Reposting since this has been asked about a few times recently.

Reposting since this has been asked about a few times recently.
https://plus.google.com/102623480969211723334/posts/dUuohJTZkmg

Thanks John. I think I’m going to order one of the plates from triquetra and see if I can get this working.

Can u post a link to the plate? I’d like to get one too.

He regularly posts a coupon code 3corners for $20/off

Here is where I found the original info. https://discuss.inventables.com/t/3-axis-automatic-zero-for-x-carve/22454

Should cost $30 +shipping

I like it!!

I started thinking of whether it would be possible for me to use a touch plate, but all examples I find, on ebay and in this video, seem to use rigid pieces of metal. I seems super bad to run your cutter into a hard metal plate. Since the machine can’t stop instantly, that’s an excellent way to chip an edge on the cutter. It seems the plate would need to have some spring in it to take up excess motion. Does anyone know of such a thing?

If you watch my video on the touch plate widget, I show how you need to run at a slow feed rate so you don’t dig into the metal with your end mill. It is an issue, but by going slow I think it’s not a problem. However, if you use your guage block that is spring loaded you could solve your worry. Just hook the ground up to your plate on your guage block.

Yeah, the problem is that the “calibrated” position on that gauge block is ~1.5mm lower than first touch, and I think the end stop has some damping on it, so don’t know how repeatable that position is. Basically I’d like to find something that has a metal plate pushed up against a hard stop with a spring, The problem with such a design is that you’ll inevitably get some chips in between the plate and that’ll screw up your zeropoint, so it has to be done slightly smarter, I think. Maybe I’ll play with designing something.

I ordered one of the triquetra plates today to try out. I’m not worried about x and y crashes since it’s only held with hand pressure but z could be problematic and will just have to be turned to a really slow search speed.

What about 3D printing a block with conducting filament? Or covering a plastic block with some metal foil? This should work and be also crash proof.

@Simone_Marin I’d have two concerns for repeatability:

First, the top needs to be flat across an area at least as large as the size of your largest endmill, to your required accuracy. My machine repeatability is maybe 0.02mm in z, so I’d want no more than that over 10mm. That seems hard with 3d printing, although you could face the block.

The second is that it needs to be permanent, which means the top surface has to be hard. If it’s not, poking the endmill into it will make depressions and ruin the first requirement above.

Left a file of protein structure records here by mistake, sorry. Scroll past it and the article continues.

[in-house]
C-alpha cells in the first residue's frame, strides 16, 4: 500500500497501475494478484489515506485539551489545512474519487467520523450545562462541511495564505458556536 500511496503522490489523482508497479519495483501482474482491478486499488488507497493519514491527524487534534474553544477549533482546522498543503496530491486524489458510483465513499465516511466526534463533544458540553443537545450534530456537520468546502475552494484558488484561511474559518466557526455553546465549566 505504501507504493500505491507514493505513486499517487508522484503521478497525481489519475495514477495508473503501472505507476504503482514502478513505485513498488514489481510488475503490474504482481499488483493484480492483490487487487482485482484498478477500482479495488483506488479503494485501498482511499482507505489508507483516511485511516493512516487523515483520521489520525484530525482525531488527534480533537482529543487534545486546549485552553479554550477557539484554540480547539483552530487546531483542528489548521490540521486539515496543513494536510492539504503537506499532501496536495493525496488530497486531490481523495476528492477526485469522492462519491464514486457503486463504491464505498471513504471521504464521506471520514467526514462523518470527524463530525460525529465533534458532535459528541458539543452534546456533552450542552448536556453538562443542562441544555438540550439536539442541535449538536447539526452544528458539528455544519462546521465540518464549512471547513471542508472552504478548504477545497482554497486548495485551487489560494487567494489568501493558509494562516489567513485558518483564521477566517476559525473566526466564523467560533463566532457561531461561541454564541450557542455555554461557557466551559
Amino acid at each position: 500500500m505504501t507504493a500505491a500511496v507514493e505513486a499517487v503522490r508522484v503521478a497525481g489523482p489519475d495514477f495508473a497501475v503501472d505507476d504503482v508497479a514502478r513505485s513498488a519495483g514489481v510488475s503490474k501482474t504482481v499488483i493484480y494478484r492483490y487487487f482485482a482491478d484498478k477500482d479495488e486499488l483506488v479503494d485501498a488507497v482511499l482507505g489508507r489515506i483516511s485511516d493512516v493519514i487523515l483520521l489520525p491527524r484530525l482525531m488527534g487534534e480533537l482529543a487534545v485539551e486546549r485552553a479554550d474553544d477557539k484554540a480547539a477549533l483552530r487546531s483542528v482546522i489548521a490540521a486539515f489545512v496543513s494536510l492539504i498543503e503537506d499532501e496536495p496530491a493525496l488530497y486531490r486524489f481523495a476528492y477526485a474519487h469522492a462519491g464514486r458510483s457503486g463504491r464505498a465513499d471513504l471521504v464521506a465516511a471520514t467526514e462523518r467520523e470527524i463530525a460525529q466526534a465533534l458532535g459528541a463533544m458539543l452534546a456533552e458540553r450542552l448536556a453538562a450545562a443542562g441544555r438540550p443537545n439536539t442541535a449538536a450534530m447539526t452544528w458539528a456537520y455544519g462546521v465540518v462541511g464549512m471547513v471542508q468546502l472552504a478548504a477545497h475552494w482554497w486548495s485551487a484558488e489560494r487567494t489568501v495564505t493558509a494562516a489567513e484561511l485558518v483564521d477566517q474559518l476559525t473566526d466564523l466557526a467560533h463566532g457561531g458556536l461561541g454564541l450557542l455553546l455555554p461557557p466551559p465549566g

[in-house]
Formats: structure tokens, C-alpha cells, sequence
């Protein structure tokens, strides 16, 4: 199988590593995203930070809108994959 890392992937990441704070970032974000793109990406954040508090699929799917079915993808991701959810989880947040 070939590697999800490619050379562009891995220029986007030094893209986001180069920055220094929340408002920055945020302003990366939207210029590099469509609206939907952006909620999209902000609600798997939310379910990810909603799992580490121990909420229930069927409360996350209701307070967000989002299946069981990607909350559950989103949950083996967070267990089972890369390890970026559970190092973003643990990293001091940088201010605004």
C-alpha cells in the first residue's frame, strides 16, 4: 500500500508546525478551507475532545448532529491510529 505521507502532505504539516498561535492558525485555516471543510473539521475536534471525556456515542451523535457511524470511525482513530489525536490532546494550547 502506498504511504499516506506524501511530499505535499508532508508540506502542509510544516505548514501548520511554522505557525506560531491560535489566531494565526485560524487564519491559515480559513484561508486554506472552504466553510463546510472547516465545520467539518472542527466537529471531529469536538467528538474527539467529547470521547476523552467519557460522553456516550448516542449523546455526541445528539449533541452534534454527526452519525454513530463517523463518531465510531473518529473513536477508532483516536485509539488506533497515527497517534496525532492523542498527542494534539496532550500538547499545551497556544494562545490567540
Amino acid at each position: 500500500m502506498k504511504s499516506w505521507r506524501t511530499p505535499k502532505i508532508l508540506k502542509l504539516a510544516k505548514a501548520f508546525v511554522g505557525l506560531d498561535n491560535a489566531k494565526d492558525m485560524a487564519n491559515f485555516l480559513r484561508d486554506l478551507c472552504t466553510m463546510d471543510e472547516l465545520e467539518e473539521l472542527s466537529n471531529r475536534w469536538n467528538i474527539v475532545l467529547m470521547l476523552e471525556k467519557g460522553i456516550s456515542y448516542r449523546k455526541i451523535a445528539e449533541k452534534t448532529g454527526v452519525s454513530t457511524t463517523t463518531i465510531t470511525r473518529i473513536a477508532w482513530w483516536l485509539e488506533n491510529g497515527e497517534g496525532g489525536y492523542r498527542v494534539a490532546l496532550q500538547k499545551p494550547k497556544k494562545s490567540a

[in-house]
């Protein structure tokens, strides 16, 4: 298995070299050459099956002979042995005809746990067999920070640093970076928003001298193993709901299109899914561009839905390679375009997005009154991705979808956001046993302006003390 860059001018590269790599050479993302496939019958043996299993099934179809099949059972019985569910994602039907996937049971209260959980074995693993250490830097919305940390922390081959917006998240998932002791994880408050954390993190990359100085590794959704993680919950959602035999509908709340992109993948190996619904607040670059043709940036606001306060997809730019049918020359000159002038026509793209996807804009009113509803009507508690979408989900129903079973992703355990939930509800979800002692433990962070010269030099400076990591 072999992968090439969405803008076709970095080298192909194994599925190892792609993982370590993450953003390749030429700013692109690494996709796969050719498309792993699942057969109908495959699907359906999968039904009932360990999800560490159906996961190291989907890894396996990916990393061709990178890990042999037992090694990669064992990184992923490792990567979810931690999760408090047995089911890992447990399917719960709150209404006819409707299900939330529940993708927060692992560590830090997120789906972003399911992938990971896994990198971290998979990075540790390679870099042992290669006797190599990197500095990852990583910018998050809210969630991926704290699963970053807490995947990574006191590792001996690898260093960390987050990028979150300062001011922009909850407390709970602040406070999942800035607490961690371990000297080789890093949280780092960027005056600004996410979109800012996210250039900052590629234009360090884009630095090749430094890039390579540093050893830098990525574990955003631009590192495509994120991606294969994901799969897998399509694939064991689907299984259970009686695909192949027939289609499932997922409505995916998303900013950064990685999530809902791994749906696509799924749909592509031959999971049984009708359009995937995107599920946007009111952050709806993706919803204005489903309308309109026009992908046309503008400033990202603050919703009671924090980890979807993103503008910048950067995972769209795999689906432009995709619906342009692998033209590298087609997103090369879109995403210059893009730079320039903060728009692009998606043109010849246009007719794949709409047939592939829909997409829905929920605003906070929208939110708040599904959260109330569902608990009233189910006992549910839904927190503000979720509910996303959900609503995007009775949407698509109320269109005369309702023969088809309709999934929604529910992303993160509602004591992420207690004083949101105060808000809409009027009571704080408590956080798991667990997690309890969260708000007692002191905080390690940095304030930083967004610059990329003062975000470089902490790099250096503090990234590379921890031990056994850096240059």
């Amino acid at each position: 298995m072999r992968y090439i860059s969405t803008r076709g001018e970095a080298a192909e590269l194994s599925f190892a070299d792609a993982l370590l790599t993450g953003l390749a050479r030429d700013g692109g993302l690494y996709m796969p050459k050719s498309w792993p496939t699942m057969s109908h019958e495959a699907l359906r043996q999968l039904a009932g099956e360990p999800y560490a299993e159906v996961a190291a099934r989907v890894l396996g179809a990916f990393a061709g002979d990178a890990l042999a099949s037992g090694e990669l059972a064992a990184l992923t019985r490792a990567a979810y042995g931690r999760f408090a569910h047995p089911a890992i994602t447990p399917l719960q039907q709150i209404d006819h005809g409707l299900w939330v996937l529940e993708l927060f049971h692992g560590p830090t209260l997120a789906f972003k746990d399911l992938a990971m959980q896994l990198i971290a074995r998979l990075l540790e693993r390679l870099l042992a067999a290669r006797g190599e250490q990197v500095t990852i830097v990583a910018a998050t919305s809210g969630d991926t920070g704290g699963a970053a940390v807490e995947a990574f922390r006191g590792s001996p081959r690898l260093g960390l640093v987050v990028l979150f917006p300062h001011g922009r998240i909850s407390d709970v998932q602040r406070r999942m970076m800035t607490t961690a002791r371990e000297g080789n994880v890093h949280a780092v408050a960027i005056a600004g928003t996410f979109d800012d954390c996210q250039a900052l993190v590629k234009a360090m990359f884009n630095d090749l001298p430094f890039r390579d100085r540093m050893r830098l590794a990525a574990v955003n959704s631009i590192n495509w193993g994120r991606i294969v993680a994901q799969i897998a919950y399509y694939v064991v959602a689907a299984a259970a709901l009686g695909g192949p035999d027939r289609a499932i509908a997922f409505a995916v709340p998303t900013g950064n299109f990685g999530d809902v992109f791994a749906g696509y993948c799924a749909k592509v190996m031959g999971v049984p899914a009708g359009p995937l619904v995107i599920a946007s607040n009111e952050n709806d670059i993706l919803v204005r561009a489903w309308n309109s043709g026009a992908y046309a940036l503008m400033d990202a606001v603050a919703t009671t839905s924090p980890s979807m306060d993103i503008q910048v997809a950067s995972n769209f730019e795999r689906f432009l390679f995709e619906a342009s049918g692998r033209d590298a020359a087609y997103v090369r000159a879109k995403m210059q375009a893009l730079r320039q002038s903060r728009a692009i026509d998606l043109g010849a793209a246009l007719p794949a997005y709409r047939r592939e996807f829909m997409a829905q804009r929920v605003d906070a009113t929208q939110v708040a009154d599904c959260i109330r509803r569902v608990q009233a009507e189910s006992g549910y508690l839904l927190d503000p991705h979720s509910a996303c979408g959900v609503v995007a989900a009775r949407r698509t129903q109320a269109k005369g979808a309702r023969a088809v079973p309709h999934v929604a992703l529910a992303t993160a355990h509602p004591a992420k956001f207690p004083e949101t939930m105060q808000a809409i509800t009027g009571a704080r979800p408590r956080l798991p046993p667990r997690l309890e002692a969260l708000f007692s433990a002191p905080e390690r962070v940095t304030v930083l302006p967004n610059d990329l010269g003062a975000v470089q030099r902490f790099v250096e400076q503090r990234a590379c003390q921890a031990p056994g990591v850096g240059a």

You could have a soft material with a piece of metal on top of it, but soft materials tend to not hold their shape very well.

For kicks, I worked out the stopping distance D from an initial velocity using TinyG’s sinusoidal jerk planning. If I did my math right, it’s D = v0^1.5 sqrt(pi/(2*Jmax)), where v0 is the initial velocity and Jmax the configured max jerk setting (including the invisible factor of 1e6 you don’t type in).

The homing jerk setting on my machine is 8000, so Jmax=8e9 m/min^3. The stopping distance from a few select velocities then becomes:
100mm/min: 0.014mm
300mm/min: 0.073mm
600mm/min: 0.205mm
900mm/min: 0.378mm

Only the first distance would be remotely acceptable with a hard touch plate, but in order to cover the range of lengths of my tools it might have to probe for 200mm. That’s 2 minutes of waiting. I can manually measure the offset using my Z-axis setter to within 0.01mm much faster than that, so then it seems pointless.

ok then what about a block featuring both soft and hard surface? The softer surface may be used to stop the head coming at high speed, then it would retract, move on line with the hard surface then probe at 30mm/m

@Simone_Marin You know, that actually sounds like a really workable idea! :slight_smile: Setting up to run two probes will be a bit more complicated, but not by much.

Why 2 probes? It is one probe you just have to add a subroutine to move to a side after the first touch. It could be that simple as to glue a little piece of metal wool to the trinquera block.

Yeah, I meant scripting the two probe commands with requisite moves.

Technically, you can run an axis, stop, change feed rates, and start it again.